|Associate Justice of the Supreme Court of the United States|
January 26, 1898 – January 5, 1925
|Nominated by||William McKinley|
|Preceded by||Stephen Field|
|Succeeded by||Harlan Stone|
|42nd United States Attorney General|
March 5, 1897 – January 25, 1898
|Preceded by||Judson Harmon|
|Succeeded by||John Griggs|
|Judge of the United States Court of Appeals for the Ninth Circuit|
March 17, 1892 – March 5, 1897
|Nominated by||Benjamin Harrison|
|Preceded by||Lorenzo Sawyer|
|Succeeded by||William Morrow|
|Member of the U.S. House of Representatives|
from California's 3rd district
March 4, 1885 – March 28, 1892
|Preceded by||Barclay Henley|
|Succeeded by||Samuel Hilborn|
|Born||August 10, 1843|
Philadelphia, Pennsylvania, U.S.
|Died||November 21, 1926 (aged 83)|
Washington, D.C., U.S.
|Education||Saint Joseph's University|
Joseph McKenna (August 10, 1843 – November 21, 1926) was an American politician who served in all three branches of the U.S. federal government, as a member of the U.S. House of Representatives, as U.S. Attorney General and as an Associate Justice of the Supreme Court. He is one of seventeen members of the House of Representatives who subsequently served on the Supreme Court (including two Chief Justices).
Born in Philadelphia, Pennsylvania, the son of Irish Catholic immigrants, he attended St. Joseph's College and the Collegiate Institute in Benicia, California. After being admitted to the California bar in 1865, he became District Attorney for Solano County and then campaigned for and won a seat in the California State Assembly for two years (1875–1877). He retired after one term and an unsuccessful bid for Speaker.
After two unsuccessful attempts, McKenna was elected to the United States House of Representatives in 1885 and served for four terms. While in Congress, he was a "vehement proponent" of Chinese exclusion.
He was appointed to the Ninth Circuit Court of Appeals in 1892 by President Benjamin Harrison.
In 1897 he was appointed the 42nd Attorney General of the United States by President William McKinley, and served in that capacity until 1898.
McKenna was nominated by President McKinley on December 16, 1897, as an associate justice of the Supreme Court of the United States, to succeed Stephen Johnson Field. He was confirmed by the Senate on January 21, 1898, by a voice vote. He then took the judicial oath of office on January 26, 1898. Conscious of his limited credentials, it was reported that McKenna read law at Columbia Law School for about a month between his nomination and Senate confirmation to improve his legal education before taking his seat on the Court; however, no known records of his attendance remain at Columbia University or Columbia Law School. It may be that McKenna was actually reading law at Columbian College, now known as The George Washington University Law School.
Although he never developed a consistent legal philosophy, McKenna was the author of a number of important decisions. One of the most notable was his opinion in the case of United States v. U.S. Steel Corporation (1920) which held that antitrust cases would be decided on the "rule of reason" principle—only alleged monopolistic combinations that are in unreasonable restraint of trade are illegal.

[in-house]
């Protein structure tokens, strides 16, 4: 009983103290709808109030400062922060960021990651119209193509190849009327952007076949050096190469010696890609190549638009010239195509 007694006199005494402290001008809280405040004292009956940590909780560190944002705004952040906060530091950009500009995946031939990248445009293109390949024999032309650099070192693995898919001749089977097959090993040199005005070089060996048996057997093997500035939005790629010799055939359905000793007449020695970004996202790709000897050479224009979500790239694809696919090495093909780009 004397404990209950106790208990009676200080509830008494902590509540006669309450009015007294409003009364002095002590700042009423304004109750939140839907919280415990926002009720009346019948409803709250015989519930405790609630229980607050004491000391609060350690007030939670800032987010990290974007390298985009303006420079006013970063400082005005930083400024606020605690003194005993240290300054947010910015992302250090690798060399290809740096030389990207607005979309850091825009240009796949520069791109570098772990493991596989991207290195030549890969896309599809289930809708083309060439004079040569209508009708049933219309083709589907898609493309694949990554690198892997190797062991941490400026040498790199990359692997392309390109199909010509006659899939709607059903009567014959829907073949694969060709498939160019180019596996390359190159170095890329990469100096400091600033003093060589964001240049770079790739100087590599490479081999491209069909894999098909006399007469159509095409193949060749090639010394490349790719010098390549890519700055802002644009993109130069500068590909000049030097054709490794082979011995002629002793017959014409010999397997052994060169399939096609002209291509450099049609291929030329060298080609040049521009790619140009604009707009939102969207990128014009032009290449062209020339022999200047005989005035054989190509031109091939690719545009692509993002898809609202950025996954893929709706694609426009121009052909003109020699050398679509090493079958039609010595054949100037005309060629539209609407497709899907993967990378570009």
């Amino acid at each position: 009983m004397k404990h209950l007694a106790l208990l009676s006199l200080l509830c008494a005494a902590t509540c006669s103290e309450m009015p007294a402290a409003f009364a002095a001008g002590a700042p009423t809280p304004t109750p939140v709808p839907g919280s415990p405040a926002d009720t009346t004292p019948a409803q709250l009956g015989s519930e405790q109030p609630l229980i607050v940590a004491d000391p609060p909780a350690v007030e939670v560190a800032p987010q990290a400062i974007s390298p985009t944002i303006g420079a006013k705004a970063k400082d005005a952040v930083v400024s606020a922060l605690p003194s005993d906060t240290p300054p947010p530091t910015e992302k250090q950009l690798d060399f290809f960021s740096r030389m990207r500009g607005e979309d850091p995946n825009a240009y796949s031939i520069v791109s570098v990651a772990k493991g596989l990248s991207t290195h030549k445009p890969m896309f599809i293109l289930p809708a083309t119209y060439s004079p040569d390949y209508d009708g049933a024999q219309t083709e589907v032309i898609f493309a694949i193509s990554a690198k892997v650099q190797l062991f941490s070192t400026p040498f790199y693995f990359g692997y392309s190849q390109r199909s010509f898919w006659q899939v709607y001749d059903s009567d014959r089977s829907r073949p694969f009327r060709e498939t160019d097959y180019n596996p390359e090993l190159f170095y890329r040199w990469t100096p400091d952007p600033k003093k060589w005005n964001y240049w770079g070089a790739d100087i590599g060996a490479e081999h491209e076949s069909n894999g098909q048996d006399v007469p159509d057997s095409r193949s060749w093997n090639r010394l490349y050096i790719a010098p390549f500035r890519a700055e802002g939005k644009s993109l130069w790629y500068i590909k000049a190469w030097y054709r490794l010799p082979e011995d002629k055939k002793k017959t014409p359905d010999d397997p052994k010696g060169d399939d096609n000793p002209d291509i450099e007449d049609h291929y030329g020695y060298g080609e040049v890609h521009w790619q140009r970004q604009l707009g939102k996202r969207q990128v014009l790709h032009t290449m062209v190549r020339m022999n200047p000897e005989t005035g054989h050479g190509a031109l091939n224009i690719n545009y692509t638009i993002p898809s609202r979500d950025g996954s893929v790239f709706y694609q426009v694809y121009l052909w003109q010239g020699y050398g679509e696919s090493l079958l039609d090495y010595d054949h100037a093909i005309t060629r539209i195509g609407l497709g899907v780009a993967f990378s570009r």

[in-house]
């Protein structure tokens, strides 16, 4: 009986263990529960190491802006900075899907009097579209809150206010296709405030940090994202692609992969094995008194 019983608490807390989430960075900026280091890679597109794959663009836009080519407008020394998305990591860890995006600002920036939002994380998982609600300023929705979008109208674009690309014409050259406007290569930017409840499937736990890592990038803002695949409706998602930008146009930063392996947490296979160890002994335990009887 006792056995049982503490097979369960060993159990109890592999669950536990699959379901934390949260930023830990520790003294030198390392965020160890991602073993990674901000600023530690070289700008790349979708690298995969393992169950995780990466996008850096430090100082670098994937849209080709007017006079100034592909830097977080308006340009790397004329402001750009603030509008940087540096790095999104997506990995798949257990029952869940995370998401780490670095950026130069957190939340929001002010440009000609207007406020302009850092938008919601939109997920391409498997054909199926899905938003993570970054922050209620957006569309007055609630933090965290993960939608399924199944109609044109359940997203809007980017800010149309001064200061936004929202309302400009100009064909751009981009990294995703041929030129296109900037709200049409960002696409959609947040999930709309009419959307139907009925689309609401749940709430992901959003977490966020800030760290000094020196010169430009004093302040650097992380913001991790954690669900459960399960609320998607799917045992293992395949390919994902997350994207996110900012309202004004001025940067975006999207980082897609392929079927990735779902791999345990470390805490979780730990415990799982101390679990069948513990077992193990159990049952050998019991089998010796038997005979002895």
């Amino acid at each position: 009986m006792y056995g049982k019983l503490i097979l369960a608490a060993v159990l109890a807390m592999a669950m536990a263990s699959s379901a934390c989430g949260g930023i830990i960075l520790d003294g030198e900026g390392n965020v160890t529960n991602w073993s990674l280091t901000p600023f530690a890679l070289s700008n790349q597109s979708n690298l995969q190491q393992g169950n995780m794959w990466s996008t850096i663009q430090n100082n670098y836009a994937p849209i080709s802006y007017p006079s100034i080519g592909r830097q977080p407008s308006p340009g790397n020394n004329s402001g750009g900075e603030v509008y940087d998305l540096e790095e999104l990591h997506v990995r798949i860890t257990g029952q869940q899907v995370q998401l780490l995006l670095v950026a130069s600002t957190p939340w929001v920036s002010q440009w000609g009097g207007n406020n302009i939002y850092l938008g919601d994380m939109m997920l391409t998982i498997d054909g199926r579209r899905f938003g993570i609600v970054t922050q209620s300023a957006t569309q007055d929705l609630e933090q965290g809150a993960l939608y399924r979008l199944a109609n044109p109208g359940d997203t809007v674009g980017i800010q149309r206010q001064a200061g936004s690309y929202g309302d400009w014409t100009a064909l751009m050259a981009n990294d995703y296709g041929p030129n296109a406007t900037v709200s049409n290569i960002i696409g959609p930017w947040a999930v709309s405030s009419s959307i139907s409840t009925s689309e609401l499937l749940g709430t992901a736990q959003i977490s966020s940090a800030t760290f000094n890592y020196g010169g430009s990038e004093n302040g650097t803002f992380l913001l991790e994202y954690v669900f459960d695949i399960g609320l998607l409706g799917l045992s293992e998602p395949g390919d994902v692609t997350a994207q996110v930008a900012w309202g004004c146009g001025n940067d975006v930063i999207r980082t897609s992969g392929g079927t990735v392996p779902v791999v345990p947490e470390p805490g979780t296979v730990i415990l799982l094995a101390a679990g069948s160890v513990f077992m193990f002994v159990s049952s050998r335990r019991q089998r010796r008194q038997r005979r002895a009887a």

He authored 614 majority opinions, and 146 dissenting opinions during his time on the bench. His passionate rebuttal to the denial of "pecuniary benefit" to a wife whose husband had been killed while working on the railroad was among those which brought a change to the Employer Liability Act. One of his most noteworthy opinions was Hipolite Egg Co. v. United States, 220 U.S. 45 (1911), in which a unanimous Court upheld the Pure Food and Drug Act of 1906.
In Hoke v. United States (1913), he concurred in upholding the Mann Act, a/k/a the "White-Slave Traffic Act". However, four years later, he dissented from the Court's opinion in Caminetti v. United States (1917), which held the act applied to private, noncommercial enticements to cross state lines for purposes of a sexual liaison. According to McKenna, the Act regulated only commercial vice, i.e., "immoralities having a mercenary purpose."
McKenna wrote Williams v. Mississippi, upholding the state's racist 1890 Constitution that disenfranchised nearly every African American in the state through poll taxes and literacy tests, while exempting whites through a grandfather clause.
While McKenna was generally quite favorable to federal power, he joined the Court's substantive due process jurisprudence and voted with the majority in 1905's Lochner v. New York, which struck down a state maximum-hours law for bakery workers. This decision carried broader implications for the scope of federal power, at least until the New Deal and the 1937 switch-in-time-that-saved-nine West Coast Hotel Co. v. Parrish. (See Judiciary Reorganization Bill of 1937.)
McKenna resigned from the Court in January 1925 at the suggestion of Chief Justice William Howard Taft. McKenna's ability to perform his duties had been diminished significantly by a stroke suffered 10 years earlier, and by the end of his tenure McKenna could not be counted on to write coherent opinions.
McKenna was one of 15 Catholic justices (out of the 115 total through the appointment of Justice Amy Coney Barrett) in the history of the Supreme Court.
McKenna married Amanda Borneman in 1869, and the couple had three daughters and one son. McKenna died on November 21, 1926. in Washington, D.C. His remains are interred at the city's Mount Olivet Cemetery.
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